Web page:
I'm planning stringers and deck landing for the deck I'm building, and will be laying some patio slabs to form the landing. When preparing the ground for the slabs, I will probably grade the ground to slope slightly away from deck (1/8 inch per foot, or about a 0.6 degree slope).
I'm not anchoring the stringers (or any part of the stairs or posts) to the landing, but will likely install some blocking between the stringers to prevent lateral movement of the stringers, and also to support the bottom railing posts. There will be no piers for the bottom posts either.
My concern is that if I cut the bottom of the stringers level, then they won't be flush with the landing, and that this will create issues when using the stairs (for example, when standing on the bottom steps, the wood may flex to fill in the gap so that it is temporarily flush with landing, which doesn't sound like a good thing from a safety, comfort, or structural integrity point of view). And if it doesn't flex, that sounds like a lot of stress on the stringers that could lead to a crack.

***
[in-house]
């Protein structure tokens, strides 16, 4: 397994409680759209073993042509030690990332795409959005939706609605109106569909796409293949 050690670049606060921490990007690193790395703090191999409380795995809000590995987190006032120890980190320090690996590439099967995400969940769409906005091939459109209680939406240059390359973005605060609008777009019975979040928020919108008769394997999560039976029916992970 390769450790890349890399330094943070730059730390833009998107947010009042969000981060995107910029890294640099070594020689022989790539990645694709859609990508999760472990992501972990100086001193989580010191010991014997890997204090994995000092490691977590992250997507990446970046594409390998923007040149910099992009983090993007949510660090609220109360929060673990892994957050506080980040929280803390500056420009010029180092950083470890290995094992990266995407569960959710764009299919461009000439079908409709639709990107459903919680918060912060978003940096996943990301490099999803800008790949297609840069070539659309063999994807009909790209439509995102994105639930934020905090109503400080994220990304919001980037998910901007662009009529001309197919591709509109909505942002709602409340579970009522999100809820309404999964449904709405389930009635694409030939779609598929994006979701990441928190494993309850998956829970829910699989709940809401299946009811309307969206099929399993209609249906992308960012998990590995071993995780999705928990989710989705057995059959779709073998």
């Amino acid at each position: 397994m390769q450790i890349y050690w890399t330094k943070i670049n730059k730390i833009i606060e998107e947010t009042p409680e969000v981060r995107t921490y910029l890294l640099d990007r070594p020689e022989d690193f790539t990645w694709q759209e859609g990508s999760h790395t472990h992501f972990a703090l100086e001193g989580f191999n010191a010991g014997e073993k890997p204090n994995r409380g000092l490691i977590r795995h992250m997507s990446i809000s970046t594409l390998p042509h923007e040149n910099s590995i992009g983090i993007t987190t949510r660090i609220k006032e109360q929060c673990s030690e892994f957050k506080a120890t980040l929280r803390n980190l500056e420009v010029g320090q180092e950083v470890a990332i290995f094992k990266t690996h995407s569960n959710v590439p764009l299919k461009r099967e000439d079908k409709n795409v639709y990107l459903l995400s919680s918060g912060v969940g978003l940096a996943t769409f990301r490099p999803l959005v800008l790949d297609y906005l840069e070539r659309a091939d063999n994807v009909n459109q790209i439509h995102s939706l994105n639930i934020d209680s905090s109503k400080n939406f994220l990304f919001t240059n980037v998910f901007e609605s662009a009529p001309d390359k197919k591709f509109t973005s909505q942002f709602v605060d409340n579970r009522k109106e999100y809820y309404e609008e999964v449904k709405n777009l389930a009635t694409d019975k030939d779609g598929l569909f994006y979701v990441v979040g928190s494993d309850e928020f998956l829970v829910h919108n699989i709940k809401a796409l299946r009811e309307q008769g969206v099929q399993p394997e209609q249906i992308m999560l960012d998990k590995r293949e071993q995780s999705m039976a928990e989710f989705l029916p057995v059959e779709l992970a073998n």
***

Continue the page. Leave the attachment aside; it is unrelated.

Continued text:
Yet in all the guides I've read and watched online, I never see anyone commenting on this nuance. Most people building concrete pads seem to grade them slightly away from deck, but don't talk about cutting stringers to match this grade.
Is this something I should take care of by cutting the bottom part of the stringer to match the grade of the landing?
If it's not something I should worry about, why not? 1/8" per foot means that if the base of the stringer is 10-12 inches long, then the stringer will be about 1/8" off the ground at the edge farthest away from deck.
Here's a somewhat exaggerated drawing illustrating the point:
I also just realized that if the deck itself was graded to match the ground, then the problem would take care of itself. But in my case, the deck is level (I'm planning on ensuring gaps between the deck boards to help prevent water pooling).